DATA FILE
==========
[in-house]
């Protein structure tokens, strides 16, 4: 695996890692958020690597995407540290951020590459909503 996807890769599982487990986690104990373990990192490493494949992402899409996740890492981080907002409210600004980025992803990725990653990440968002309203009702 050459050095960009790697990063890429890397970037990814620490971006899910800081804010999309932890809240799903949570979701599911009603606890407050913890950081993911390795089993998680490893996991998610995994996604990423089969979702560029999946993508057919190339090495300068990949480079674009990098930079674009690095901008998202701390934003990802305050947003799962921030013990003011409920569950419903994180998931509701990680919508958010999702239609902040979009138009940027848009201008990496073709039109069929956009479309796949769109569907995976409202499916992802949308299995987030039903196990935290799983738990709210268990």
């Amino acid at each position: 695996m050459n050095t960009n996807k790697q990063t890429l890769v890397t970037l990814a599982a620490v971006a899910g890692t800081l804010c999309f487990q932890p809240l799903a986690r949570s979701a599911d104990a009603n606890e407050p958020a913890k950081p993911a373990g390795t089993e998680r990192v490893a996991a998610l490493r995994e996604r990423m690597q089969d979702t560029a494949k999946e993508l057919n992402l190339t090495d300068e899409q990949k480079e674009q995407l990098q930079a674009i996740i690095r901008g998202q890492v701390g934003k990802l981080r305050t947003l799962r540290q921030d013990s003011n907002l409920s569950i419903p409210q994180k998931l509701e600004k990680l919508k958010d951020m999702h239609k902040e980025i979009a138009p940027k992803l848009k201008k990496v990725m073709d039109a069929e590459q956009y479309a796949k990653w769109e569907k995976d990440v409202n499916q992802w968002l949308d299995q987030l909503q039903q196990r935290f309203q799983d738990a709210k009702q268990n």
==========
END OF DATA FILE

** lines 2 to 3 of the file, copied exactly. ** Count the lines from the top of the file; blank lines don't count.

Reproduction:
């Protein structure tokens, strides 16, 4: 695996890692958020690597995407540290951020590459909503 996807890769599982487990986690104990373990990192490493494949992402899409996740890492981080907002409210600004980025992803990725990653990440968002309203009702 050459050095960009790697990063890429890397970037990814620490971006899910800081804010999309932890809240799903949570979701599911009603606890407050913890950081993911390795089993998680490893996991998610995994996604990423089969979702560029999946993508057919190339090495300068990949480079674009990098930079674009690095901008998202701390934003990802305050947003799962921030013990003011409920569950419903994180998931509701990680919508958010999702239609902040979009138009940027848009201008990496073709039109069929956009479309796949769109569907995976409202499916992802949308299995987030039903196990935290799983738990709210268990």
């Amino acid at each position: 695996m050459n050095t960009n996807k790697q990063t890429l890769v890397t970037l990814a599982a620490v971006a899910g890692t800081l804010c999309f487990q932890p809240l799903a986690r949570s979701a599911d104990a009603n606890e407050p958020a913890k950081p993911a373990g390795t089993e998680r990192v490893a996991a998610l490493r995994e996604r990423m690597q089969d979702t560029a494949k999946e993508l057919n992402l190339t090495d300068e899409q990949k480079e674009q995407l990098q930079a674009i996740i690095r901008g998202q890492v701390g934003k990802l981080r305050t947003l799962r540290q921030d013990s003011n907002l409920s569950i419903p409210q994180k998931l509701e600004k990680l919508k958010d951020m999702h239609k902040e980025i979009a138009p940027k992803l848009k201008k990496v990725m073709d039109a069929e590459q956009y479309a796949k990653w769109e569907k995976d990440v409202n499916q992802w968002l949308d299995q987030l909503q039903q196990r935290f309203q799983d738990a709210k009702q268990n």